Pre-poll survey predicts Congress victory
Congress would be in a position to form a government in Karnataka,
getting past the half way mark of 113 seats in the 225-member
house while the ruling BJP's tally
Bangalore: The May 5
Karnataka assembly poll is turning out to be unique with no wave
in favour of any party fighting the BJP, though its maiden rule in
the state has become synonymous with corruption and infighting,
providing three chief ministers in a little over four years.
The Congress, though confident of recapturing power in the state
after seven years, no longer talks of a wave for it and is
realistic on the number of seats it will bag in the 225-member
"We will win 125 to 130 seats," is the refrain of the state
Congress party unit chief G. Parameshwara.
That is just 12 to 17 seats more than the 113 required for
majority in the house, which is made up of 224 elected members and
one nominated to represent the Anglo-Indian community.
Interestingly, a CNN-IBN poll Thursday gave the Congress 117-129
seats and a mere 39-49 to the BJP.
The sober mood in the Congress was reflected Wednesday by Defence
Minister A.K. Antony, who heads the party's coordination committee
for the poll.
"My feedback is that we can form our own government in the state,"
Antony said in Bangalore while releasing the Congress manifesto
for the poll.
This assessment stems from the realization that the electorate's
anger against the BJP will not necessarily translate into a
massive vote for Congress as both parties are in the same boat in
matters of corruption and infighting.
The Karnataka poll is a sort of battle of corruptions, at the
national level under the Congress-led United Progressive Alliance
(UPA) government and the BJP regime at the state level.
As far as infighting goes, the BJP, or whatever is left of it
after its scandal-hit former leader B.S. Yeddyurappa and his
supporters quit the party, is better off than the Congress in the
The Congress state unit continues to be plagued by disunity, with
former chief minister and former external affairs minister S.M.
Krishna sulking and chief ministerial aspirants more interested in
ensuring their followers victory to consolidate their claim to the
Krishna, after keeping the party on tenterhooks for several days,
has begun to campaign.
However, he makes sure to send clear messages to the party that he
is unhappy at being ignored in selection of candidates,
particularly in areas where he believes he still has strong
influence, like his home district Mandya, about 80km from
He stayed away from Wednesday's manifesto release, forcing Antony,
former central minister Ambika Soni and other leaders to go to his
residence in upscale Sadashivanagar in north-east Bangalore to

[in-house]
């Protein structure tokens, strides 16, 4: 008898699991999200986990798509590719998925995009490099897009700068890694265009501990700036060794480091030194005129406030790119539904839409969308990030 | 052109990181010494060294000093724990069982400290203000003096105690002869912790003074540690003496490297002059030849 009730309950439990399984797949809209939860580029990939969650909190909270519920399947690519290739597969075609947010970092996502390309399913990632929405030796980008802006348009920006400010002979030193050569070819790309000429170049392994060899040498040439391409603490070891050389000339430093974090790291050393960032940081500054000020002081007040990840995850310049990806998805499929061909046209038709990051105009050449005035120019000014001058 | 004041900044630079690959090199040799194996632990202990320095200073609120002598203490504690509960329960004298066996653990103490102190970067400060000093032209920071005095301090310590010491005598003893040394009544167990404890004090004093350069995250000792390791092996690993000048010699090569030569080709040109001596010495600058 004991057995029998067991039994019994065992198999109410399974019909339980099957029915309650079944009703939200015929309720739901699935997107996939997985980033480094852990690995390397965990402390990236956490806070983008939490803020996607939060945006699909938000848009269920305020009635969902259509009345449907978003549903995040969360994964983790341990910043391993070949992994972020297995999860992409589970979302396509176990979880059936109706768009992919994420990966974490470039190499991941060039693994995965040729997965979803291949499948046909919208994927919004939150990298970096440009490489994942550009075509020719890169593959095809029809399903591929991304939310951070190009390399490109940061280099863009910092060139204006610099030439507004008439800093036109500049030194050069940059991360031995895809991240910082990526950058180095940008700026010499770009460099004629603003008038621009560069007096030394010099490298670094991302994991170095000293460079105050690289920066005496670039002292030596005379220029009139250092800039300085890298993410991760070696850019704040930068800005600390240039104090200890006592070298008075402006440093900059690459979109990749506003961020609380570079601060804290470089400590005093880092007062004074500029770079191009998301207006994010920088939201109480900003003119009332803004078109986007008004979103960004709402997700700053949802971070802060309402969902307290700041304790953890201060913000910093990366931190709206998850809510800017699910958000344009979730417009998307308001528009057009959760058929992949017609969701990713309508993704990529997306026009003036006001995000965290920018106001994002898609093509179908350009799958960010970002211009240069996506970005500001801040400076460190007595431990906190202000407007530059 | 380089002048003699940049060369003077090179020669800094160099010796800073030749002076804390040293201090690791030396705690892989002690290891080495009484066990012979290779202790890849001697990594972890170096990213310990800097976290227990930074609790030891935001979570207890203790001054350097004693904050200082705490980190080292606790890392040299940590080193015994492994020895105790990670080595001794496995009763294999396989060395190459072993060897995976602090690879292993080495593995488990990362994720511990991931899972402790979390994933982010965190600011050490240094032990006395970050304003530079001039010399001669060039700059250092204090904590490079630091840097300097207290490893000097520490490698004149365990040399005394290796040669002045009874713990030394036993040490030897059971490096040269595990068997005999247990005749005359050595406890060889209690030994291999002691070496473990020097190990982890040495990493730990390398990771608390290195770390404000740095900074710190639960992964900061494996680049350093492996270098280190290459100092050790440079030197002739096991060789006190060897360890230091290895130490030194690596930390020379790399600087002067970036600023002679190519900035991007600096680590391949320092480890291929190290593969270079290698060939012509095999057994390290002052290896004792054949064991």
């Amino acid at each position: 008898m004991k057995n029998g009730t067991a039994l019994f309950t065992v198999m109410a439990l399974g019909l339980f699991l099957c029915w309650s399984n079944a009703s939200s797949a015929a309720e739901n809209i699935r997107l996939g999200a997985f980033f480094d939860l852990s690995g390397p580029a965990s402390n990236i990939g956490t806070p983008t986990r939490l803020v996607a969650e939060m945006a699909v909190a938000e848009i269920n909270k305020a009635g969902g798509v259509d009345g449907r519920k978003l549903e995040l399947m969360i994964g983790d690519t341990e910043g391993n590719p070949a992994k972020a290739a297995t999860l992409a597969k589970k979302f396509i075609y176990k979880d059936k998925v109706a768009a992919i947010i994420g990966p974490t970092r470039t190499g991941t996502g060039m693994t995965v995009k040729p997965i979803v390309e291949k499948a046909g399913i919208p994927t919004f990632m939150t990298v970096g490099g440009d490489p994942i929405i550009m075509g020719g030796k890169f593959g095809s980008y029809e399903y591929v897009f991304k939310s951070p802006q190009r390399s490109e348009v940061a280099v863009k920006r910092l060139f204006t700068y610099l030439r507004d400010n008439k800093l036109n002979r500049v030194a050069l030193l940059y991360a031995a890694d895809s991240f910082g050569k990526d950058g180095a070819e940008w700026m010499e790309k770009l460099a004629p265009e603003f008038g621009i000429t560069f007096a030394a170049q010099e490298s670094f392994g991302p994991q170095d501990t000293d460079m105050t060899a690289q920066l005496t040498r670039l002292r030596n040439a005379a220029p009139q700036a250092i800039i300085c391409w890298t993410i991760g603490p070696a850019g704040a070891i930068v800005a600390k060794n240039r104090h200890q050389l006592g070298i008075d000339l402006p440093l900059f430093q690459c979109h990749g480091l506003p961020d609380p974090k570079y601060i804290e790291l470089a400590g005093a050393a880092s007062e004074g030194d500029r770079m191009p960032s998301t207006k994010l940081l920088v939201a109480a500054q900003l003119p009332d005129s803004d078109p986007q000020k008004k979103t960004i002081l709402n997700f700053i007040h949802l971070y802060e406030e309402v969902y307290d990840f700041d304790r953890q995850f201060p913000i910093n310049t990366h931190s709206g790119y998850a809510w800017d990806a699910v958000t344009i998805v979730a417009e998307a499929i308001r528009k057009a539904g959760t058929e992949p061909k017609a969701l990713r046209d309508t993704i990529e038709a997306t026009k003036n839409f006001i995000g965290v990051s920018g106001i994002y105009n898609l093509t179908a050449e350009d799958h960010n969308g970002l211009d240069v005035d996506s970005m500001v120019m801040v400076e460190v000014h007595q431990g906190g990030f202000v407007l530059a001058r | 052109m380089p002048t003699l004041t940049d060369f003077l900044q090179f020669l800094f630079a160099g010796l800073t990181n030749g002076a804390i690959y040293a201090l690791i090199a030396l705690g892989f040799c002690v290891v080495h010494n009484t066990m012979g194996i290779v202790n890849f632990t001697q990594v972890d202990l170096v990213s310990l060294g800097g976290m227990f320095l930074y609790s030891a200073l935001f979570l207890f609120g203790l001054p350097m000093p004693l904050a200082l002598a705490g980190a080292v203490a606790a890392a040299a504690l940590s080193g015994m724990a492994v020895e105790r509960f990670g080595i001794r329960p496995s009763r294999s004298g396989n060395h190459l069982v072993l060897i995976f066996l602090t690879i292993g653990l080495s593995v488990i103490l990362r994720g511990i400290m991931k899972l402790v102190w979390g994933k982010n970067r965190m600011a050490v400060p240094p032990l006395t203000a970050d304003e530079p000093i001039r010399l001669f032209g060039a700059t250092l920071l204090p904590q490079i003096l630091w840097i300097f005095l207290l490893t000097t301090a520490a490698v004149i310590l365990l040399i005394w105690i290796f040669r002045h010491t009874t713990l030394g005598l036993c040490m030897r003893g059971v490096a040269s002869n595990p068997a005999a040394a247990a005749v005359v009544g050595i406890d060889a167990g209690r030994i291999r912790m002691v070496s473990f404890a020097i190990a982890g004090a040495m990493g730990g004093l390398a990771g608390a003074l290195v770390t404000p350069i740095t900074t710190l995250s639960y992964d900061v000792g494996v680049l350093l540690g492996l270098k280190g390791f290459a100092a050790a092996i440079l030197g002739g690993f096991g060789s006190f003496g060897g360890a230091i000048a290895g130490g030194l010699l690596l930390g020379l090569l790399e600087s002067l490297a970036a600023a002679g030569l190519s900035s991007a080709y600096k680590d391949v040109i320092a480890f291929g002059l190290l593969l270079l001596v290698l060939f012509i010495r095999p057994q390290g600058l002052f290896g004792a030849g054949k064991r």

plead with him to continue to campaign for the party.
The Congress also knows that the state's political landscape has
changed for the worse with caste polarization getting sharper and
Yeddyurappa's Karnataka Janata Party (KJP) joining the fight for
The battle is also not evenly spread across the state and even a
slight miscalculation in selecting candidates or in the campaign
can affect victory prospects.
In north and central Karnataka, it will be a three-cornered fight
between the Congress, BJP and KJP; in coastal Karnataka it is
Congress versus BJP and in the south, it is a battle between the
Congress and the Janata Dal-Secular.
The presence of the KJP is expected to help the Congress, though
the BJP is trying to embarrass both Yeddyurappa and the Congress
over that party's formation.
The BJP refrain is that Yeddyurappa formed the party at the behest
of Congress in return for keeping the Central Bureau of
Investigation (CBI) off his back.
Adding to these headaches is the burden the Congress carries by
making the Karnataka poll a must-win case to boost its sagging
morale ahead of several assembly elections in the north and the
Lok Sabha poll next May.
In contrast, for the BJP it is a case of "victory is welcome but
defeat is not much of a loss" as the party is more interested in
returning to power in New Delhi, for which its focus remains
firmly on the northern states.
Karnataka has 28 Lok Sabha seats and the maximum the BJP has won
so far is 19 in 2009.
As BJP Lok Sabha member from Bangalore North D.B. Chandre Gowda
put it recently, completing a full five-year term in Karnataka was
itself a major achievement for his party. Hence the Congress, and
not the BJP, has much to lose if it does not win the May 5 poll by
a comfortable margin.
A small consolation for BJP, after bringing a bad name to itself
and to Karnataka.
(V.S. Karnic can be
contacted at firstname.lastname@example.org)